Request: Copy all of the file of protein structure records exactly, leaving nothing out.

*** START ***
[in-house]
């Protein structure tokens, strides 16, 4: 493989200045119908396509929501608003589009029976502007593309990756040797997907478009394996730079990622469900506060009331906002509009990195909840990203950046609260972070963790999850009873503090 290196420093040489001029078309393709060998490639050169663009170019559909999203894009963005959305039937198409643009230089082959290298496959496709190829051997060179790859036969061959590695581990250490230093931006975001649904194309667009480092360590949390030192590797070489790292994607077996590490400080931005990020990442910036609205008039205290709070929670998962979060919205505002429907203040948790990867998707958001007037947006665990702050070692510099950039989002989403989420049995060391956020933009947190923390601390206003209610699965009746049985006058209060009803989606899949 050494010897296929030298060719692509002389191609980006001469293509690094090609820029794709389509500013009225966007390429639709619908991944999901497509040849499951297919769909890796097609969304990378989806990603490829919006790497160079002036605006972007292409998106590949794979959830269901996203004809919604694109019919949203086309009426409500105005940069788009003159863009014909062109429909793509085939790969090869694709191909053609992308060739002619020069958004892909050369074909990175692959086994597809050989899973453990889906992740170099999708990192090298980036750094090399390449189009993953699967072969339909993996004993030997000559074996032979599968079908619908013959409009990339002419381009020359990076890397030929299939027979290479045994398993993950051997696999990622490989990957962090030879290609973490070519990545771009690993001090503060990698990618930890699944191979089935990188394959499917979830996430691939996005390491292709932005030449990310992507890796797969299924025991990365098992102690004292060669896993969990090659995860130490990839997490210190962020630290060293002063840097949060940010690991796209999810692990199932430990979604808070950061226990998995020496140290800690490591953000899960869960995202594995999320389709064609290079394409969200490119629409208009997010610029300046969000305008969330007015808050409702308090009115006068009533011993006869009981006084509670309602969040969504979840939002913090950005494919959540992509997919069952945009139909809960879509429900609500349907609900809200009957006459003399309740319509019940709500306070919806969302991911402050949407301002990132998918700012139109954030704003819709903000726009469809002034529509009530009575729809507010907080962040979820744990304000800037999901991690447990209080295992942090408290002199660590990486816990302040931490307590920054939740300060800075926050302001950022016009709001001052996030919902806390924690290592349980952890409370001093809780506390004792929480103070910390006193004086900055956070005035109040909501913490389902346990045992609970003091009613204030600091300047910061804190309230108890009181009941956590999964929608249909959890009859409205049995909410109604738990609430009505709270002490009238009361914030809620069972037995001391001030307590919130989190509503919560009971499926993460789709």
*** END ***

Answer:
[in-house]
């Protein structure tokens, strides 16, 4: 493989200045119908396509929501608003589009029976502007593309990756040797997907478009394996730079990622469900506060009331906002509009990195909840990203950046609260972070963790999850009873503090 290196420093040489001029078309393709060998490639050169663009170019559909999203894009963005959305039937198409643009230089082959290298496959496709190829051997060179790859036969061959590695581990250490230093931006975001649904194309667009480092360590949390030192590797070489790292994607077996590490400080931005990020990442910036609205008039205290709070929670998962979060919205505002429907203040948790990867998707958001007037947006665990702050070692510099950039989002989403989420049995060391956020933009947190923390601390206003209610699965009746049985006058209060009803989606899949 050494010897296929030298060719692509002389191609980006001469293509690094090609820029794709389509500013009225966007390429639709619908991944999901497509040849499951297919769909890796097609969304990378989806990603490829919006790497160079002036605006972007292409998106590949794979959830269901996203004809919604694109019919949203086309009426409500105005940069788009003159863009014909062109429909793509085939790969090869694709191909053609992308060739002619020069958004892909050369074909990175692959086994597809050989899973453990889906992740170099999708990192090298980036750094090399390449189009993953699967072969339909993996004993030997000559074996032979599968079908619908013959409009990339002419381009020359990076890397030929299939027979290479045994398993993950051997696999990622490989990957962090030879290609973490070519990545771009690993001090503060990698990618930890699944191979089935990188394959499917979830996430691939996005390491292709932005030449990310992507890796797969299924025991990365098992102690004292060669896993969990090659995860130490990839997490210190962020630290060293002063840097949060940010690991796209999810692990199932430990979604808070950061226990998995020496140290800690490591953000899960869960995202594995999320389709064609290079394409969200490119629409208009997010610029300046969000305008969330007015808050409702308090009115006068009533011993006869009981006084509670309602969040969504979840939002913090950005494919959540992509997919069952945009139909809960879509429900609500349907609900809200009957006459003399309740319509019940709500306070919806969302991911402050949407301002990132998918700012139109954030704003819709903000726009469809002034529509009530009575729809507010907080962040979820744990304000800037999901991690447990209080295992942090408290002199660590990486816990302040931490307590920054939740300060800075926050302001950022016009709001001052996030919902806390924690290592349980952890409370001093809780506390004792929480103070910390006193004086900055956070005035109040909501913490389902346990045992609970003091009613204030600091300047910061804190309230108890009181009941956590999964929608249909959890009859409205049995909410109604738990609430009505709270002490009238009361914030809620069972037995001391001030307590919130989190509503919560009971499926993460789709």